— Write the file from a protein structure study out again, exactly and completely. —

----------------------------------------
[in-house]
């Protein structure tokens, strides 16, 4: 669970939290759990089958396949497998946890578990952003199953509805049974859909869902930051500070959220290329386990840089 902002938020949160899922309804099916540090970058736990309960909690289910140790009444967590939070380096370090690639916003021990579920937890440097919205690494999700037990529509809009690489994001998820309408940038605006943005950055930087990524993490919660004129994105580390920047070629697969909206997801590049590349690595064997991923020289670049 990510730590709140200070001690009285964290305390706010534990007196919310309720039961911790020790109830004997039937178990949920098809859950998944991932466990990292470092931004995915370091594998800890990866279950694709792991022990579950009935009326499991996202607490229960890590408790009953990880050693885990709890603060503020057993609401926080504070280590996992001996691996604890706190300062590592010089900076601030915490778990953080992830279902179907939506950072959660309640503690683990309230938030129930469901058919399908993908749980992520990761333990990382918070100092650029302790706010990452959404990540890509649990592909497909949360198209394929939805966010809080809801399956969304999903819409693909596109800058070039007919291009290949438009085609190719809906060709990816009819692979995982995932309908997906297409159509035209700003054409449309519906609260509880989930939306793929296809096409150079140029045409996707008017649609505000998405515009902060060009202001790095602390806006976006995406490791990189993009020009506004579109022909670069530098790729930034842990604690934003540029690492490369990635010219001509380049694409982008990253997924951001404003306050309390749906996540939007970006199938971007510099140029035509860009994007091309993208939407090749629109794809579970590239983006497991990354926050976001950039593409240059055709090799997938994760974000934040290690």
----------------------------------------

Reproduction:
[in-house]
């Protein structure tokens, strides 16, 4: 669970939290759990089958396949497998946890578990952003199953509805049974859909869902930051500070959220290329386990840089 902002938020949160899922309804099916540090970058736990309960909690289910140790009444967590939070380096370090690639916003021990579920937890440097919205690494999700037990529509809009690489994001998820309408940038605006943005950055930087990524993490919660004129994105580390920047070629697969909206997801590049590349690595064997991923020289670049 990510730590709140200070001690009285964290305390706010534990007196919310309720039961911790020790109830004997039937178990949920098809859950998944991932466990990292470092931004995915370091594998800890990866279950694709792991022990579950009935009326499991996202607490229960890590408790009953990880050693885990709890603060503020057993609401926080504070280590996992001996691996604890706190300062590592010089900076601030915490778990953080992830279902179907939506950072959660309640503690683990309230938030129930469901058919399908993908749980992520990761333990990382918070100092650029302790706010990452959404990540890509649990592909497909949360198209394929939805966010809080809801399956969304999903819409693909596109800058070039007919291009290949438009085609190719809906060709990816009819692979995982995932309908997906297409159509035209700003054409449309519906609260509880989930939306793929296809096409150079140029045409996707008017649609505000998405515009902060060009202001790095602390806006976006995406490791990189993009020009506004579109022909670069530098790729930034842990604690934003540029690492490369990635010219001509380049694409982008990253997924951001404003306050309390749906996540939007970006199938971007510099140029035509860009994007091309993208939407090749629109794809579970590239983006497991990354926050976001950039593409240059055709090799997938994760974000934040290690």